Brave booksellers

Running independent bookstores seen as heroic

Running independent bookstores seen as heroic

February 26, 2006|By CANDICE BOSELY

Taped to the wall of a back room of Four Seasons Books in Shepherdstown, W.Va., is a piece of tattered paper that reads, "There's something heroic about an independent bookstore."

By common definition, heroes possess courage, triumph over the odds and save the world. While the last attribute is a stretch, independent bookstore owners ? there are several in the Tri-State area ? do need bravery.

Those who overcome the odds and succeed can be in the minority.

"We're bucking the trend," said Michael Raubertas, who opened Four Seasons Books 15 years ago.

About a decade ago, the number of independent bookstores in the country dramatically declined, but those that managed to stay open are holding their own now, Raubertas said.


People who want to buy a certain book today have a plethora of options: They can go to an online retailer, visit a chain store such as Borders or Waldenbooks, check local big box retailers such as Wal-Mart or Target, or stop in at a locally owned independent bookstore.

Franklin County has a few independent bookstores, as well as Washington County and West Virginia's Eastern Panhandle.

Jack Staley owns Barnwood Books on Potomac Street in Hagerstown, and helped family members open Southwood Books in Martinsburg, W.Va., 12 years ago and Northwood Books in Chambersburg, Pa., 18 years ago.

All of the stores only sell used books. Making money selling new books is difficult, Staley said. It's generally known that a new bookseller receives a 40 percent discount when buying a new book from a publishing house.

That means the store owner pays $12 for a book that retails for $20 ? the seller is making a profit, but not a substantial one.

Staley, 78, recounted two instances of people who tried to make a go of selling new books in Hagerstown. One failed after being resold and relocated. The owner of the other found his money quickly gone ? he was able to buy so few new books that he had them all facing forward to try to make the shelves look full, Staley said.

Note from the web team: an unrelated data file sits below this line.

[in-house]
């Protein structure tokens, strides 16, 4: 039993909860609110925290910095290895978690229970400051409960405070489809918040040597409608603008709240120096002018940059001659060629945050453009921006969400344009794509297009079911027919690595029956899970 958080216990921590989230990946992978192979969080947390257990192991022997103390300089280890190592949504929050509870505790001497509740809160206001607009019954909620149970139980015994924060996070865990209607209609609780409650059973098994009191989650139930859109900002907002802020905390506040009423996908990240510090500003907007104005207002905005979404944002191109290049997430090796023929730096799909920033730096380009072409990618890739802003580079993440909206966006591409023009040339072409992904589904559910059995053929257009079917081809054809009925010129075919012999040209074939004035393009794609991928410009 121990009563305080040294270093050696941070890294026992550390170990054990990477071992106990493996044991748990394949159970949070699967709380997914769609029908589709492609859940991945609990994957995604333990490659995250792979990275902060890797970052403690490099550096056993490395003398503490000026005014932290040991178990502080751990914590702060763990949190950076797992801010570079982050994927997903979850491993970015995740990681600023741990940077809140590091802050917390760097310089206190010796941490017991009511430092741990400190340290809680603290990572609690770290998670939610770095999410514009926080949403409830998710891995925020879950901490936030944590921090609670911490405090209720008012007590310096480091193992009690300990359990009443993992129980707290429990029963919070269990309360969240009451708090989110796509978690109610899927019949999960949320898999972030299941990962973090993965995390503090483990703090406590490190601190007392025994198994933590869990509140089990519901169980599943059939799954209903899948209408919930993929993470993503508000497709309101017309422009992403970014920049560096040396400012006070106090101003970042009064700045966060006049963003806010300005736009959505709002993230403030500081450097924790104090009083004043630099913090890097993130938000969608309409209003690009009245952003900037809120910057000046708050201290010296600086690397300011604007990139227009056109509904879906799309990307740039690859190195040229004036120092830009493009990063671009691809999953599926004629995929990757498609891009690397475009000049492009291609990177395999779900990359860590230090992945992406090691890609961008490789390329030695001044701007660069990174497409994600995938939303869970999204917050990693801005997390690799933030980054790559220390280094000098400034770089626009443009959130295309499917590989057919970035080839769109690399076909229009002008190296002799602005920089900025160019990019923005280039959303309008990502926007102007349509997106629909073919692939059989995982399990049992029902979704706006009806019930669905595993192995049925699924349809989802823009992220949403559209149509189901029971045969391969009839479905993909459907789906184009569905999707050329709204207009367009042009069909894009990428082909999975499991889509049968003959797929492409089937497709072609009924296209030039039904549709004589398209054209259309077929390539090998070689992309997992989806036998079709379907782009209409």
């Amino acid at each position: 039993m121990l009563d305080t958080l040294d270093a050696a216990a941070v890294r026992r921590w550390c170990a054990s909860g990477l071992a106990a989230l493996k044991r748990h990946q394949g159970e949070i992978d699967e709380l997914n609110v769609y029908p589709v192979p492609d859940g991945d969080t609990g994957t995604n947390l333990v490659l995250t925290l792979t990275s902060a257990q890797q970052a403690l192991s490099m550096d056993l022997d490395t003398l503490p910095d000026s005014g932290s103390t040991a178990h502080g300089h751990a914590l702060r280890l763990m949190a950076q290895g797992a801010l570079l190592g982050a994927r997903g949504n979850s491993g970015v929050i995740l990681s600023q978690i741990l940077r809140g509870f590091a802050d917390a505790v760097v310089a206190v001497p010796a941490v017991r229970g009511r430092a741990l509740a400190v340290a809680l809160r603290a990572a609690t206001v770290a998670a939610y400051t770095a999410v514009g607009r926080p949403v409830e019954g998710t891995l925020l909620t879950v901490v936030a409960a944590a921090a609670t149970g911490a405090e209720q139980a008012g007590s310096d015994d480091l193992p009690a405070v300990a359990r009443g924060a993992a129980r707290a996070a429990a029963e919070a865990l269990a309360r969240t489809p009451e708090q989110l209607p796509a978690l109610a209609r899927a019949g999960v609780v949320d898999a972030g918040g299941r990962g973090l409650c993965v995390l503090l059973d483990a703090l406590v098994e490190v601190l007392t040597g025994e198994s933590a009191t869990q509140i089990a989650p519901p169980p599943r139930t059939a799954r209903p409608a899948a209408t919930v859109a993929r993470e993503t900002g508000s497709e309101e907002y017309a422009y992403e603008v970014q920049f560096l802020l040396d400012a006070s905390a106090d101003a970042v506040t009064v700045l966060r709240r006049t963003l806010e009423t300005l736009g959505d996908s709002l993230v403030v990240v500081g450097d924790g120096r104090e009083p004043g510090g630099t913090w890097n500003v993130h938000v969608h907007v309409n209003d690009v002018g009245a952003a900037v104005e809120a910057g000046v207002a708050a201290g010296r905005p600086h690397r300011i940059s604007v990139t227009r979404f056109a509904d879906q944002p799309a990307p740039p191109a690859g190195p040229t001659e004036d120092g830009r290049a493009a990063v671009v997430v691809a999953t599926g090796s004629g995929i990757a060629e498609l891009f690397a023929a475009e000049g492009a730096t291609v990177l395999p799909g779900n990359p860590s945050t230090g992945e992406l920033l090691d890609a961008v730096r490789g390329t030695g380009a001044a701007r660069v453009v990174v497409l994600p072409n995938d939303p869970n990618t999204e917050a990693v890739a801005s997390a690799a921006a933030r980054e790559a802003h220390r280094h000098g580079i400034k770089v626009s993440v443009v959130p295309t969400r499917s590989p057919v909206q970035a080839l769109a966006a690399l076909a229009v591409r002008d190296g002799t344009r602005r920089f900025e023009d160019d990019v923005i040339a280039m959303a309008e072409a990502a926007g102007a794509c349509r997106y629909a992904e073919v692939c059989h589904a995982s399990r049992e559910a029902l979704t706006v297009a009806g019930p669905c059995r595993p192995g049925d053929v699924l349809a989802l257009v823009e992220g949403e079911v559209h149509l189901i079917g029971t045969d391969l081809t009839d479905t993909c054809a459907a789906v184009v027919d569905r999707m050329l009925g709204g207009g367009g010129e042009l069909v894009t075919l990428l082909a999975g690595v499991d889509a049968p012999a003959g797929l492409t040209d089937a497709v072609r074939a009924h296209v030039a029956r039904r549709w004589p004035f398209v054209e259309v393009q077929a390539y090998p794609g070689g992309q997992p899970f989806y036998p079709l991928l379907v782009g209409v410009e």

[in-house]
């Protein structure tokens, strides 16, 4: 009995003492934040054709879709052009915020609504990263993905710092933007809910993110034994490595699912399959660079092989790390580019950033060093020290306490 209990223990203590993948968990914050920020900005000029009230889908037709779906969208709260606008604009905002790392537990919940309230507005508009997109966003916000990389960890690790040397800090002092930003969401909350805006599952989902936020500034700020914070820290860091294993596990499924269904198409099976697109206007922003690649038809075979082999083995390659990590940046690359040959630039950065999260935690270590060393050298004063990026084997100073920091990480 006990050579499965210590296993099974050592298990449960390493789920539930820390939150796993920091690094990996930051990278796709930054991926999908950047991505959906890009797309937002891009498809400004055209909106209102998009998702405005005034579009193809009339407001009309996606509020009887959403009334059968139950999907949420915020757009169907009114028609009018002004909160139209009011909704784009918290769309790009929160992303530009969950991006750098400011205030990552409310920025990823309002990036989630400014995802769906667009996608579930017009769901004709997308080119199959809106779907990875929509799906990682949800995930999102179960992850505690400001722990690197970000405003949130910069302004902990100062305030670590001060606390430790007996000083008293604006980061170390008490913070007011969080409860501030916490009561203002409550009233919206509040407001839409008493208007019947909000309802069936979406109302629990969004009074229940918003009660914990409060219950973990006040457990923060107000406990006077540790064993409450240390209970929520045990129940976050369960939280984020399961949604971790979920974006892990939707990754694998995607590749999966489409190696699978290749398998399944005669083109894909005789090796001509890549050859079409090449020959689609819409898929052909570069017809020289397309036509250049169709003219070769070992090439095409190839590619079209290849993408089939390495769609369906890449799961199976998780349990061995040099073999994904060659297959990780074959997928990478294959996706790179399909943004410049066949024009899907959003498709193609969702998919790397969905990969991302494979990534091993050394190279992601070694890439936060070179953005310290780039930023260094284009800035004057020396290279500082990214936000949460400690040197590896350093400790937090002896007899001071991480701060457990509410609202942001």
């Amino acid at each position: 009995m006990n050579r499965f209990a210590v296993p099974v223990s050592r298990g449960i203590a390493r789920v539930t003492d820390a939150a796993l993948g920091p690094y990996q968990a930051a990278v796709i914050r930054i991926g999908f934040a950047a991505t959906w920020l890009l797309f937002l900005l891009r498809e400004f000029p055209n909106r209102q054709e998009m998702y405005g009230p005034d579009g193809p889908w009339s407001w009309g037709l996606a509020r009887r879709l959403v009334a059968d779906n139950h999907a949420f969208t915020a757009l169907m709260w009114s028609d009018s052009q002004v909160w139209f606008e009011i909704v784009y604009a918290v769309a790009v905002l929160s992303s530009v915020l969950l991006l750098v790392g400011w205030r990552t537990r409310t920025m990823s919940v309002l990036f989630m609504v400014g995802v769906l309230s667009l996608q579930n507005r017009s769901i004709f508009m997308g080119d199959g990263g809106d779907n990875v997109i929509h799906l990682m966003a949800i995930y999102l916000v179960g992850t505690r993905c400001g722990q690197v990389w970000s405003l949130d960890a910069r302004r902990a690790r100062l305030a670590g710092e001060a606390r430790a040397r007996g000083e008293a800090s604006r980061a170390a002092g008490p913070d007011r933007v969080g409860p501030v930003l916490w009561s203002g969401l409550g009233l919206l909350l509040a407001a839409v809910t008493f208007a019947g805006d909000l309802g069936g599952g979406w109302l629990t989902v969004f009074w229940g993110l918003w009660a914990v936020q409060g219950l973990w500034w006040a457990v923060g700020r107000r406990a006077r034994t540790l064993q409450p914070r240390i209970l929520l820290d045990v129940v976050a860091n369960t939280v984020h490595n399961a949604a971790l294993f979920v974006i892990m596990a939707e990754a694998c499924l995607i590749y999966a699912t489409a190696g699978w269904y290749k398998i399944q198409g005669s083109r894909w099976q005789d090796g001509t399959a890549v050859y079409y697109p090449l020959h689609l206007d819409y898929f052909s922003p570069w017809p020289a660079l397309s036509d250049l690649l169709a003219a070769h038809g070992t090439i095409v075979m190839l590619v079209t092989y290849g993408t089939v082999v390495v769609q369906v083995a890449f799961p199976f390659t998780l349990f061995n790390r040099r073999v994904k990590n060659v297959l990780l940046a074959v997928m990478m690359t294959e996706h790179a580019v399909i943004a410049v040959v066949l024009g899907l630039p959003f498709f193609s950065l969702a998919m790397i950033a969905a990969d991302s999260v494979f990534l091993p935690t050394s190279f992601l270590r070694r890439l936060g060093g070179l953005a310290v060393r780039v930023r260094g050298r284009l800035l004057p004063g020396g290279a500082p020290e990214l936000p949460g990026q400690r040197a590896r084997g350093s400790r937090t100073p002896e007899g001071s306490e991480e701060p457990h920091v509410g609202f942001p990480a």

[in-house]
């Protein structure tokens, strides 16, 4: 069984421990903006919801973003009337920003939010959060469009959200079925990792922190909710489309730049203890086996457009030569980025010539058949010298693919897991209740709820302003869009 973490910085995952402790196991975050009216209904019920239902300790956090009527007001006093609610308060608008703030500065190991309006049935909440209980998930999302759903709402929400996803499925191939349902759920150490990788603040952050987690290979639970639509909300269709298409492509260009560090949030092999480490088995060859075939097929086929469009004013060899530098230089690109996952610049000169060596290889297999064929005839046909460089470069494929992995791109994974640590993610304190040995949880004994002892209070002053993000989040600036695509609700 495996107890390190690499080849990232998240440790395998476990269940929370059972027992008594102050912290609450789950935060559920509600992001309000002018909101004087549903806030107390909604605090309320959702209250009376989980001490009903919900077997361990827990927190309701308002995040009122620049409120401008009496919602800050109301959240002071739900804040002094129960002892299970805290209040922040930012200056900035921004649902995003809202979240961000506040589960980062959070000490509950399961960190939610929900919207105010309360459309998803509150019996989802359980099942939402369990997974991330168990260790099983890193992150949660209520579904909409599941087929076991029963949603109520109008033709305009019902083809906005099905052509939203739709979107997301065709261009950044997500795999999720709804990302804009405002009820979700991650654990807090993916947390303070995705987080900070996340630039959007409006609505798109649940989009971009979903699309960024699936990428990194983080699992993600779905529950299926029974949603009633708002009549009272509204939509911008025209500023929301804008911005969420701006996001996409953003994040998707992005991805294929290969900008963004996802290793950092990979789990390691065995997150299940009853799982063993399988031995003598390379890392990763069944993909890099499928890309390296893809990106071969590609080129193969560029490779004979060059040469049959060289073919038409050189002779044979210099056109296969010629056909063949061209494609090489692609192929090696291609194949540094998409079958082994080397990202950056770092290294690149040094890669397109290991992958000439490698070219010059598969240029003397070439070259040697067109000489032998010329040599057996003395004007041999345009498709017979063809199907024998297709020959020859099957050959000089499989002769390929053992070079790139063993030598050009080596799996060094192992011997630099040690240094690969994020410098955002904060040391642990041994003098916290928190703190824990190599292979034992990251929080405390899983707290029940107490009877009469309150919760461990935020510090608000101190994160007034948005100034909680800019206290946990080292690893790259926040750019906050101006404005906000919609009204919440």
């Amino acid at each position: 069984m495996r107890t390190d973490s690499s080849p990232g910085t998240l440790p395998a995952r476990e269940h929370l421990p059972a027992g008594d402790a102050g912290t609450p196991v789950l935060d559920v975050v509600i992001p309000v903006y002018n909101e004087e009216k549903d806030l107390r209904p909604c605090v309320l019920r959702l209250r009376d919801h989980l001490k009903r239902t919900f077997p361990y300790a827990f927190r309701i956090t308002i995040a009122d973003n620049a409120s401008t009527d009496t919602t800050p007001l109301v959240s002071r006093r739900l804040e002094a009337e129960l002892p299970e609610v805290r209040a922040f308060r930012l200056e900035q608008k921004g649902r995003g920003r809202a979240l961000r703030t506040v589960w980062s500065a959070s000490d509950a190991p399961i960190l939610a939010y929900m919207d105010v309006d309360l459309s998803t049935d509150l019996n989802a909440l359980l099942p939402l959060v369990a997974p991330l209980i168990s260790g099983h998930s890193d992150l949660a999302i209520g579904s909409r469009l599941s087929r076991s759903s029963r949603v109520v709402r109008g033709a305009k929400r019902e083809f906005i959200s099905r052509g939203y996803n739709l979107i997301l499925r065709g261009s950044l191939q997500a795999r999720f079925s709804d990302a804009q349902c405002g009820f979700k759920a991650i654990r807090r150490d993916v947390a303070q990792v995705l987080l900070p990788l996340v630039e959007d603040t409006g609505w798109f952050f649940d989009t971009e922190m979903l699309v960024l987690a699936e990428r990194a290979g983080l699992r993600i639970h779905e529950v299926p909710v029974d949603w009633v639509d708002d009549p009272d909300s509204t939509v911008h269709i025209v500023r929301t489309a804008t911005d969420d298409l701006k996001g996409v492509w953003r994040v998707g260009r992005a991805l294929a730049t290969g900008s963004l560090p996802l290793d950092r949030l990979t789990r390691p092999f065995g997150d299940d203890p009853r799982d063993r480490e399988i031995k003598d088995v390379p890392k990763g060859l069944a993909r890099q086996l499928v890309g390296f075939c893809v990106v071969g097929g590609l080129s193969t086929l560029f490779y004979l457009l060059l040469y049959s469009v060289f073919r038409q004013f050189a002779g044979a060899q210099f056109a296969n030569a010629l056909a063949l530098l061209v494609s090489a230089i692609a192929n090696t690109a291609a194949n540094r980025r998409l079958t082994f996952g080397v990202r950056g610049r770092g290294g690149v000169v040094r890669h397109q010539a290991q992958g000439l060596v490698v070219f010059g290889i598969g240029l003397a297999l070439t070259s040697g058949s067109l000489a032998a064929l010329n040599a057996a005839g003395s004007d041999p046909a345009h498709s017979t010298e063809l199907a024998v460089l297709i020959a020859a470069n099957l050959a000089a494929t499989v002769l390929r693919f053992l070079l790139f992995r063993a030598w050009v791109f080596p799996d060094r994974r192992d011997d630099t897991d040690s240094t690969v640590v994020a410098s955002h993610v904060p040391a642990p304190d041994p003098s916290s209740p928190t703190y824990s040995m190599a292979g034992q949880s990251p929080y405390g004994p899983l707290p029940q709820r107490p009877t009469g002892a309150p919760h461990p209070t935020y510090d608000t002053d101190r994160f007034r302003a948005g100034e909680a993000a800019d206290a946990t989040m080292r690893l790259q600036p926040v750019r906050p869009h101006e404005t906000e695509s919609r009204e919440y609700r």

Of course, those who do open new bookstores help Staley, he said.

"When a new book is purchased, like a car, it becomes a used book, and when they finish reading it, they can either store it ? build a bookcase ? or take it to a used bookstore," Staley said.

While some people keep all of the books they buy, the tables of books less than 6 months old in Staley's store are proof that others read them once and then get rid of them.

"The new stores are our friends," Staley said. "Basically, that's what keeps us in business."

Staley avoids modern trappings. He does not offer online sales or have a computer in his Hagerstown store. Purchases are rung up on an old adding machine.

He has owned the store for 22 years and credits his success to practical policies such as organizing books neatly on shelves.

No books are on the floor, and books are not stacked two deep on shelves. They are organized by genre ? Staley offers fiction and nonfiction hardbacks and paperbacks ? and within genres are arranged by author.

"A friendly landlord" also is a must because rent is a business' single largest controllable expense, he said.

Although the building that houses Staley's business was sold this month by Vincent Groh to Demcore Development, Staley said he anticipates his rental agreement will not change.

Passion required

Living in Frederick County and commuting to Washington, where he worked for the Department of Veterans Affairs, Raubertas found himself spending his lunch breaks in bookstores.

That was about 20 years ago, when he decided he wanted to spend his life doing something he loved, not simply holding down a job.

He and his wife spent three years scouring possible locations after he decided he wanted to give up his secure federal government job and open a bookstore.

Eventually, they decided that Shepherdstown seemed as if it could use a bookstore since, at the time, the only bookstore within 30 miles specialized in children's books. A few stores have opened since then, including a Waldenbooks in Martinsburg Mall, which opened the same year Raubertas opened his store.

Raubertas opened in 1991 on German Street, the town's main thoroughfare.

"Since the very beginning, we knew we're a small store, so we're not going to have hundreds of thousands of books, but we try to have the best books," said Raubertas, 50.

His store sells new and used books, including adult fiction and nonfiction and children's books, as well as books of local interest. He also sells remainder books ? new books that a publisher overstocked and does not want to keep ? at a greatly reduced rate.

Special orders can be placed for any book that is not in stock.

Raubertas said that online retailers have hurt his business.

"But on the other hand, I think Amazon is not as good a deal as people think it is," he said, because postage must be paid.

Amazon charges postage for orders of less than $25; otherwise, shipping is free.

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